8) Mighty Mighty Bosstones - 'Hope I Never Lose My Wallet'
9) Diesel Doug & the Long Haul Truckers - If I'd Shot Her When I Met Her (I`d Be Outta Jail By Now)
10) Sev - 'Same Old Song'

So there's a random sampling from me, how about you? Any songs to toss my way and help me break the boredom of rehab? I thank you mightily in advance!!


Stanley said...

For practicing your falsetto whilst running, I recommend the following:

Scissor Sisters
"Don't Feel Like Dancing"

"Grace Kelly"

The Darkness
"I Believe In a Thing Called Love"

Have you ever tried running to some Ministry?

Anonymous said...

The key to treadmill music is matching the style of music to heart rate/effort, etc. As you begin for the first few minutes of treadmill action, keep the music peaceful, like maybe some Shawn Colvin...then, when you're trying to break through the first barrier (from no-sweating to sweating), pick something inspirational, something with "run" in the song title--so that you reward your decision to run/rehab in the first place. When you start to feel good 15-20 minutes into the workout, find something edgy, like Tori Amos' "TaxiRide", to get you motoring. Finally, at 25-30 minutes in, when you feel on top of the world, pick something loud and thrashing from the "Gladiator" soundtrack and just burn the legs till they're toast. Then slowly retrace your steps on the cooldown, using U2's "Beautiful Day" to bridge from maximum effort to medium effort, then something feel-goody to warm down.

Dan Rose said...

Great advice on matching the "stages" of the workout to different music. I'll definitely need to try that. My problem is usually that I just start running at one pace and stay there until the end - mostly because I'm lazy, I suppose. Breaking up a 90 minute run into 3 sections sounds like a pretty good idea. I'll give that a go this afternoon!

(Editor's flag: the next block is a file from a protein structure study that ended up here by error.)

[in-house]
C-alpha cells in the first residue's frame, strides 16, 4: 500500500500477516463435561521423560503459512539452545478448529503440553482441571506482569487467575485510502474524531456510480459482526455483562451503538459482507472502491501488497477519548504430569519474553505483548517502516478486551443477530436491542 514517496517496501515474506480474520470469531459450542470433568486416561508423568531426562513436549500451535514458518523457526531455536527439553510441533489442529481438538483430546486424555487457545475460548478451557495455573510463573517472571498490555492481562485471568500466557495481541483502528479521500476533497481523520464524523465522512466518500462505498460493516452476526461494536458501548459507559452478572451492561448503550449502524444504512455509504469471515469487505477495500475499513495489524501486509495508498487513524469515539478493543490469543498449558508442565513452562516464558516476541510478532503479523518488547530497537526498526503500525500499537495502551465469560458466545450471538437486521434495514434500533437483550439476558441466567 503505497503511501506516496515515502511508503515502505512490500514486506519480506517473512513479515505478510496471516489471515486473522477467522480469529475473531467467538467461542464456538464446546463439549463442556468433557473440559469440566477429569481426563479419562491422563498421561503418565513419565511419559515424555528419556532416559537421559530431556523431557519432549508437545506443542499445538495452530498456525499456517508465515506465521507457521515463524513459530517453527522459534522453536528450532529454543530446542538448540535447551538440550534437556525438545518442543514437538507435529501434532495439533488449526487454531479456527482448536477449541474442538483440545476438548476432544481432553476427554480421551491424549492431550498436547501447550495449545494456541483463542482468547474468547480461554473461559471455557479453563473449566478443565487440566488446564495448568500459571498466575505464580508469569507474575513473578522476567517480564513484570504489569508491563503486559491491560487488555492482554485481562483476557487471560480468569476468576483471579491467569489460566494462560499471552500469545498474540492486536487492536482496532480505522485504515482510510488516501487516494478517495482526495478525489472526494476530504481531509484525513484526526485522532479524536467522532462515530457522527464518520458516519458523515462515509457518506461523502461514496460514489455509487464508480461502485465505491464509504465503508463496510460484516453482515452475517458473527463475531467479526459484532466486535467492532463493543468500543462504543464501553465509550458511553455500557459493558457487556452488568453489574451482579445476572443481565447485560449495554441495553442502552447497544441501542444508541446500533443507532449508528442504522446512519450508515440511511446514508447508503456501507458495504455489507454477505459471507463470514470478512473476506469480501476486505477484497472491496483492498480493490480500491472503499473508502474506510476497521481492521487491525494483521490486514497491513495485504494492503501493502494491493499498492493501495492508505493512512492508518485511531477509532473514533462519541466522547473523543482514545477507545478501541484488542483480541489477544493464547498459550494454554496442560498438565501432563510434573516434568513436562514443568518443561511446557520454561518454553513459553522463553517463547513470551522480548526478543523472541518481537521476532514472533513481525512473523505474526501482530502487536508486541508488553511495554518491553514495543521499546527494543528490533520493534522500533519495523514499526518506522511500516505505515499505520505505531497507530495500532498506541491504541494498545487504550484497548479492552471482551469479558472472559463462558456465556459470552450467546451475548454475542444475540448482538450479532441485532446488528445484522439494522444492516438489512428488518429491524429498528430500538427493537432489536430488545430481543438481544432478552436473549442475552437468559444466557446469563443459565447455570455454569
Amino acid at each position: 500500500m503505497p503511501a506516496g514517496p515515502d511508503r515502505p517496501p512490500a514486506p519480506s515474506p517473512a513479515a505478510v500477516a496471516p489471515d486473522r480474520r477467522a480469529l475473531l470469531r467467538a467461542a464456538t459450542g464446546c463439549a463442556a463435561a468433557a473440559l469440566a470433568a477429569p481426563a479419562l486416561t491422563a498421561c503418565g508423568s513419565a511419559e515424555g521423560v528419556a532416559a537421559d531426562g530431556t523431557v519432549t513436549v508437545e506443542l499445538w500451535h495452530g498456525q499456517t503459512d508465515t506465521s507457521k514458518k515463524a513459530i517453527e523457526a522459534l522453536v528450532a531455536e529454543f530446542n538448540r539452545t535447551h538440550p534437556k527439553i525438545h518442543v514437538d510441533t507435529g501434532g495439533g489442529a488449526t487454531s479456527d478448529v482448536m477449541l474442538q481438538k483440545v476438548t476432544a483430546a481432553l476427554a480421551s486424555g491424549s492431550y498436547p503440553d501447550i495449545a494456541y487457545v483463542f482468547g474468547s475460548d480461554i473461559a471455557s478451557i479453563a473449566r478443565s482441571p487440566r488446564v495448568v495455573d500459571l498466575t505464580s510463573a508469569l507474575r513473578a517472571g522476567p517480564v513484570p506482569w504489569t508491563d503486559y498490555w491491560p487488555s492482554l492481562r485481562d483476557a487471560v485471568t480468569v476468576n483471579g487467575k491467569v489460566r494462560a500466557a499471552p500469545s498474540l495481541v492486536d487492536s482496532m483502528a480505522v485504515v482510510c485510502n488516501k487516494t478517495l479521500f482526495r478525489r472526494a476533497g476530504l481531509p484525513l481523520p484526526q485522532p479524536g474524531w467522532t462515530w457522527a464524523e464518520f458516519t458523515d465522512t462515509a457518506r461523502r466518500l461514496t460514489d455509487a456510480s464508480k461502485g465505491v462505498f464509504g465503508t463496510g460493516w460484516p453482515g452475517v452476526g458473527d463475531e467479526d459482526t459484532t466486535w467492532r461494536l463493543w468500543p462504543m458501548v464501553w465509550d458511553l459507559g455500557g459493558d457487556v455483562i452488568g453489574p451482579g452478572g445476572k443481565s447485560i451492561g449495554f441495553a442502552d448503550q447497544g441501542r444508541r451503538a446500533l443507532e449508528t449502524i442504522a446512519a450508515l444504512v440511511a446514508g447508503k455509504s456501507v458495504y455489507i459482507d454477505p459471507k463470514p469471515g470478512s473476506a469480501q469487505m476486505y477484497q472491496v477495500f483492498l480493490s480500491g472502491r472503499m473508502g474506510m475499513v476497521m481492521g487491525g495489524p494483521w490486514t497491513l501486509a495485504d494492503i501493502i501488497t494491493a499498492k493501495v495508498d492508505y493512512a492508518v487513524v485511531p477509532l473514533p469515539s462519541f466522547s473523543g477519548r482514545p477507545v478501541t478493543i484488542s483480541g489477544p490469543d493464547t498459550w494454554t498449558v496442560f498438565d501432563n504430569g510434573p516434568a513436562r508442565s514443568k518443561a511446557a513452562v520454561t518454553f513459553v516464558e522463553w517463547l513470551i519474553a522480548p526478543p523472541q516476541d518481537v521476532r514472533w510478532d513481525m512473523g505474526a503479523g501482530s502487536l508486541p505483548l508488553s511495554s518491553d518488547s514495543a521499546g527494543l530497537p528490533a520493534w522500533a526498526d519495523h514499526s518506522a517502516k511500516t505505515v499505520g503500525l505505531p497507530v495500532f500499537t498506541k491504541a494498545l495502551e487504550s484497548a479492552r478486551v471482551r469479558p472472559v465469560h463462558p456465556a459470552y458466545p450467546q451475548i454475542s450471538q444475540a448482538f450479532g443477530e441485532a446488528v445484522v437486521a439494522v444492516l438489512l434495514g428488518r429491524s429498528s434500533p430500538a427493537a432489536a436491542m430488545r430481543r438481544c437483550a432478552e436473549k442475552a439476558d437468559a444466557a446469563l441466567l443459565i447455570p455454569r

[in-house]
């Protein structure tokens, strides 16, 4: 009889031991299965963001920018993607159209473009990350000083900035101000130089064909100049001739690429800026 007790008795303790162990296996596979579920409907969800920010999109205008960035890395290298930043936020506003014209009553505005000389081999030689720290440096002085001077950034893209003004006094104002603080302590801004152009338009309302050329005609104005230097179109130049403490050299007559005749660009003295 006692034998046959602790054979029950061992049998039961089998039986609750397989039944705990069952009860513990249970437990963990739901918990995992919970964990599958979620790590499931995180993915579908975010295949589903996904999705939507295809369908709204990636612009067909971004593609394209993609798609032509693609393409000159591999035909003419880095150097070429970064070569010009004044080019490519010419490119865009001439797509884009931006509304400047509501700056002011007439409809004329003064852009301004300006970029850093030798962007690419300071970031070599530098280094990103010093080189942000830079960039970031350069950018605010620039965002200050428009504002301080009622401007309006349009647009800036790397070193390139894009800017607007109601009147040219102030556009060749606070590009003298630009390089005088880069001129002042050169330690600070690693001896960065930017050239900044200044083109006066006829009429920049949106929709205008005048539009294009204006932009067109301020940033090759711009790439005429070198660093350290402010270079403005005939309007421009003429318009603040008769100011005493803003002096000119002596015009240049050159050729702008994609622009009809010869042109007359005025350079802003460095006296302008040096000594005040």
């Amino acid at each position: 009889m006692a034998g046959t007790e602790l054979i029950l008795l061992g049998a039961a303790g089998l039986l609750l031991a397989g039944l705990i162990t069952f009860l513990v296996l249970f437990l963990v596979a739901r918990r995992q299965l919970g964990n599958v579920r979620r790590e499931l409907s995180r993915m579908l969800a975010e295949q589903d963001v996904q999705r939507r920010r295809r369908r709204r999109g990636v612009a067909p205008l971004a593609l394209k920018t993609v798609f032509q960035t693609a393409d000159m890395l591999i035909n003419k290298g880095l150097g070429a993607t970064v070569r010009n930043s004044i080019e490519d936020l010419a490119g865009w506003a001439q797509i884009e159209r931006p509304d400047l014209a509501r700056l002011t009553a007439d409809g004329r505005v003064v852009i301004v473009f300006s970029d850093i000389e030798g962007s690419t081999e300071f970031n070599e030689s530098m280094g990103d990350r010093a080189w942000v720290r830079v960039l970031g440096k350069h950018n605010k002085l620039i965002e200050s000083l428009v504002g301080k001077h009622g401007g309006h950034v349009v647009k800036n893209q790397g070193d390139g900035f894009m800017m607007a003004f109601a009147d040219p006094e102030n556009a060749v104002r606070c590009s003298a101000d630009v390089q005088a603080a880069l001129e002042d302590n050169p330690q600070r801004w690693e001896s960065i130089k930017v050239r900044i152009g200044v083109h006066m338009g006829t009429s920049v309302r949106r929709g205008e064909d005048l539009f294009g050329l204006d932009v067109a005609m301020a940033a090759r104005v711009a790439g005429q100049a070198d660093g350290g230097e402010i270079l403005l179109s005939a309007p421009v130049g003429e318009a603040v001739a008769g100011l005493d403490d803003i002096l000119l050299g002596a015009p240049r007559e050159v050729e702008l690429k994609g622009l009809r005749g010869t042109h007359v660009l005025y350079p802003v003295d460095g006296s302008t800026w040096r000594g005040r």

As for running with the likes of Ministry, Pantera, Cradle of Filth, etc...I learned early on that I need to keep the likes of those shredders off of my running mixes completely - otherwise I'd end up burning myself out at mile 3 of a 24 hour run. Either that or other runners would need to give me plenty of room on the trail so I didn't hockey-check them into the bushes as I passed by...I need to work on slowing myself down out there, not cranking my heart rate to 200!

Staci said...

We all know that "When I'm with you" by Sheriff is by far the best falsetto practicing song ever, sorry Chris. But, that isn't a good running song. I would recommend some stuff of of Moby's play. Unfortunately, I have your Moby CD. Want it back? The first track, Honey has a great beat. I will keep thinking.

Dan Rose said...

Dude, I was totally singing that Sheriff song on the drive back from FL last weekend! I swear I was nailing it so well (read: horribly) I had my eyes open for a karaoke joint for about 400 miles through the Carolinas...I needed to share that gift with the rest of the world.